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Fri May 5 2017 (Updated 05/16/17)
Reclaim Our Democracy from the Oil Industry
California is often portrayed as the nation's “green leader,” but the reality is much different. Over the 2015-2016 Legislative Session, the oil industry spent a historic $36.1 million to lobby California lawmakers. During the last six years, the industry has spent $122 million in Sacramento, more than any other interest group. “This spending spree has paid huge dividends for these companies, allowing them to dismantle and crush any meaningful legislation that might significantly curb their power to drill and pollute in California,” said David Braun of Rootskeeper. Braun urged people to join a diverse array of activists on Saturday, May 20 for a march and rally in Sacramento.
Sat Apr 22 2017 (Updated 04/23/17)
Famous Herd of Mustangs Faces A Round-Up
In an area in the Pine Nut Mountains east of Gardnerville, Nevada there is a wild horse herd known as the Fish Spring’s herd. This herd has many bands in it, including the Blue’s band, Blondies band, Zorro’s band, Socks band, and Rogue’s band. The bands are named after the lead stallion. There are so few wild horses on that range that wild horse advocates, photographers, and locals name the horses. Wild horses love their families and their freedom, but after they are rounded-up they lose all of that. When the Bureau of Land Management decides the amount of horses exceed the appropriate management area, they organize the rounding up of the excess horses.
The Campaign for Sensible Transportation states: The City of Santa Cruz is proposing to build a new five-level parking garage above a new relocated city library on the parking lot bordered by Lincoln, Cedar and Cathcart Streets, where the Farmer's Market currently meets. The City should implement a Commuter Benefits Program first, before it considers the construction of a much more costly garage. The Campaign is urging the City to follow the recommendations of its parking consultants: Offer incentives to people who work downtown to get to work on bus, carpool, bicycle and walking. This is a less costly and more environmentally sound way to increase customer parking than building another garage.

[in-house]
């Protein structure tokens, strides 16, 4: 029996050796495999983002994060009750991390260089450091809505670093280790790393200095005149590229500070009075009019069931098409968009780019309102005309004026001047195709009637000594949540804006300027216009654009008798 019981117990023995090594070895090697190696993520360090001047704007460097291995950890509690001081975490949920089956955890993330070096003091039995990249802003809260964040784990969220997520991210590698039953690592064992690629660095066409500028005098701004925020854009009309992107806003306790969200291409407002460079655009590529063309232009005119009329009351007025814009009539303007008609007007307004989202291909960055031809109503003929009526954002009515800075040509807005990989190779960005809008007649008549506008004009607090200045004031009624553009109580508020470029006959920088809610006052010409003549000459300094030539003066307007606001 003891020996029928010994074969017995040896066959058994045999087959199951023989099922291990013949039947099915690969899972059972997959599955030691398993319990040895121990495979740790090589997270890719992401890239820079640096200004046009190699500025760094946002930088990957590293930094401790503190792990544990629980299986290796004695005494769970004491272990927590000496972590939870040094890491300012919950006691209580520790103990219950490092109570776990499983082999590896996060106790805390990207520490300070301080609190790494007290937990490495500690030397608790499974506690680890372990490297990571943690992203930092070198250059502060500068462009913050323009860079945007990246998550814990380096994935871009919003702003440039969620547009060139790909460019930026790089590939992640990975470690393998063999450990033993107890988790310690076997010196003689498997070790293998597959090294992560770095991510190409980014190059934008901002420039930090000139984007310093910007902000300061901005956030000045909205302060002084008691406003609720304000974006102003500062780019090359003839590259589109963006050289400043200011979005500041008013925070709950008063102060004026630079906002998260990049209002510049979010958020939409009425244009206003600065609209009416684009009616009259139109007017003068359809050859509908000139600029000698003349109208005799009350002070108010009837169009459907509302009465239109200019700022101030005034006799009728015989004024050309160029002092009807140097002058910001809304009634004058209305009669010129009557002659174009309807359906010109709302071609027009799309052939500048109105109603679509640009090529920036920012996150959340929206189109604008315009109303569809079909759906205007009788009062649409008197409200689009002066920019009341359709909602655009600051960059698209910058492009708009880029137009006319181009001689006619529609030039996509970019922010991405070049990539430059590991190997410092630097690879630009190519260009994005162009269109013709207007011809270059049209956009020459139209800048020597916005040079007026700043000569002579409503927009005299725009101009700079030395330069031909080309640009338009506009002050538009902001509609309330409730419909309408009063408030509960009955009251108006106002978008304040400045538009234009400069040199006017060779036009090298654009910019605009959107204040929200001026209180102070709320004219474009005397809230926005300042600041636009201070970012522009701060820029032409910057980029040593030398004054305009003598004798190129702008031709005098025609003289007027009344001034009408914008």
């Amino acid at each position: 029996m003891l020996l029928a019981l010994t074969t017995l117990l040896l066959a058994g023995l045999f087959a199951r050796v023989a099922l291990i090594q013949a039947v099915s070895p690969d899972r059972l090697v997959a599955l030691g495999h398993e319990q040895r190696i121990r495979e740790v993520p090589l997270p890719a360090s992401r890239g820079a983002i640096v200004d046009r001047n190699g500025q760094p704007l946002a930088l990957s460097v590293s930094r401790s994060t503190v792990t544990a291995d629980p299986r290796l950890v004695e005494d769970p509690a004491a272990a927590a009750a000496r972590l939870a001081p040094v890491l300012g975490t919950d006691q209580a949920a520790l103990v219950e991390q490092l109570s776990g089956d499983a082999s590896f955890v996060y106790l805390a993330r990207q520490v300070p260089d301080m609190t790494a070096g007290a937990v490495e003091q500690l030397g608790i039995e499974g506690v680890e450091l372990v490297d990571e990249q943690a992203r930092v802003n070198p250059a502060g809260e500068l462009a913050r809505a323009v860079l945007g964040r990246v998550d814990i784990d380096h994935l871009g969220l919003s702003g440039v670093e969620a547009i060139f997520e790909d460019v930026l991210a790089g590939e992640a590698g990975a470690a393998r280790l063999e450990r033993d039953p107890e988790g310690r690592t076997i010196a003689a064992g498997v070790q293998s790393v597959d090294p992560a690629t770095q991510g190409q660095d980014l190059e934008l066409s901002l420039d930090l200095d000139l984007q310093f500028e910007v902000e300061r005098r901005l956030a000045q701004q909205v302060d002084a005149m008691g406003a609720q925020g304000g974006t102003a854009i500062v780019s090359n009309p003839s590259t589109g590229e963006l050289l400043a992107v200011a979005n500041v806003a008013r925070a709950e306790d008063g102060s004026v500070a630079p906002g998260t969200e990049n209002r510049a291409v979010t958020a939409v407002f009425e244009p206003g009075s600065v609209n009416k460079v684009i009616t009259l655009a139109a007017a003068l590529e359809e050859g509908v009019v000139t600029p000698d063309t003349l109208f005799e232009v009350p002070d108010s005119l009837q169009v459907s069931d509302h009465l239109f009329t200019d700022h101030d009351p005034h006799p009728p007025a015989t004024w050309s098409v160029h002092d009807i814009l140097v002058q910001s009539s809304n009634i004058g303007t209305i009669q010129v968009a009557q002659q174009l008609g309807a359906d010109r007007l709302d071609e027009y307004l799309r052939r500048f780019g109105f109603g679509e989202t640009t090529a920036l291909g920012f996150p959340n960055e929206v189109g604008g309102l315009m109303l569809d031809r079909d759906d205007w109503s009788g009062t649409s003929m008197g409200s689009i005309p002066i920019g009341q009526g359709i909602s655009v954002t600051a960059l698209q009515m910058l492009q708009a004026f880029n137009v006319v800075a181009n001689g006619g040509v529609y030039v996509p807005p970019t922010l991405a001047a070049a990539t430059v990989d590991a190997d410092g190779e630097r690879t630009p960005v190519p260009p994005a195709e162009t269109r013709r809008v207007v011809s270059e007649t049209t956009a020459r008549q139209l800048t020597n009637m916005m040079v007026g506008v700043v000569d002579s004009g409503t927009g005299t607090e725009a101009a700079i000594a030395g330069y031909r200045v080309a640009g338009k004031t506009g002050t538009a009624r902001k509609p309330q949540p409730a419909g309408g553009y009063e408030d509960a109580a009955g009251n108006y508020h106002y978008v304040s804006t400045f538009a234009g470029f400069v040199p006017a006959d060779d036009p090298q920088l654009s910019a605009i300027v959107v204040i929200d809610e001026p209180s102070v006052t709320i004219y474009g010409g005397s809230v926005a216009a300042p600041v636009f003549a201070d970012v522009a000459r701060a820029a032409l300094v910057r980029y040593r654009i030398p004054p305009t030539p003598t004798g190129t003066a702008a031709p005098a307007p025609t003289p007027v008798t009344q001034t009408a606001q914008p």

Fishery scientists are expecting a record low return of fall-run Chinook salmon to the Klamath River this year, due to a combination of several years of drought, water diversions in the Klamath Basin and to the Sacramento River and the continued presence of the PacifiCorp dams. Tribal, commercial and recreational fishermen are currently waiting for the decision by the Pacific Fishery Management Council (PFMC) on the fishing seasons at its meeting in Sacramento on April 10, but the outlook is dismal, based on the low Klamath salmon estimates.
On April 4, the Santa Cruz City Council voted unanimously to adopt a resolution in support of the Standing Rock Sioux Tribe in their opposition to the Dakota Access Pipeline (DAPL). Citing​ ​DAPL’s​ ​violation​ ​of​ ​treaty​ ​rights,​ ​destruction​ ​of​ ​sacred​ ​sites​ ​and​ ​the​ ​threat​ ​posed​ ​to​ ​Standing​ ​Rock’s​ ​water​ ​supply,​ ​the​ ​city’s agenda report​ ​advised ​that​ ​Santa​ ​Cruz​ ​join​ ​the many​ cities​ across the country ​in​ ​officially “Standing​ ​with​ ​Standing​ ​Rock.” The Council’s resolution was formed as part of a collaborative effort between the city and a coalition of Santa Cruz residents working toward the divestment of city funds from major banks funding the project.
Commercial Dungeness crab gear entangled a record number of whales in 2016, contributing to a third straight record-breaking year for entanglements along the U.S. West Coast, according to information released this week by the National Marine Fisheries Service. While whale entanglements are reported up and down the coast, the Monterey Bay National Marine Sanctuary has recently seen the highest number of entanglements. “Whales are suffering slow, painful deaths because there are too many crab traps in Monterey Bay,” said Catherine Kilduff of the Center for Biological Diversity.
In the first comprehensive review of the more than 4,000 native bee species in North America and Hawaii, the Center for Biological Diversity has found that more than half the species with sufficient data to assess are declining. Nearly 1 in 4 is imperiled and at increasing risk of extinction. The widespread decline of European honeybees has been well documented in recent years, but until now much less has been revealed about the 4,337 native bee species in North America and Hawaii. The new analysis reveals that more than 700 species are in trouble from a range of serious threats.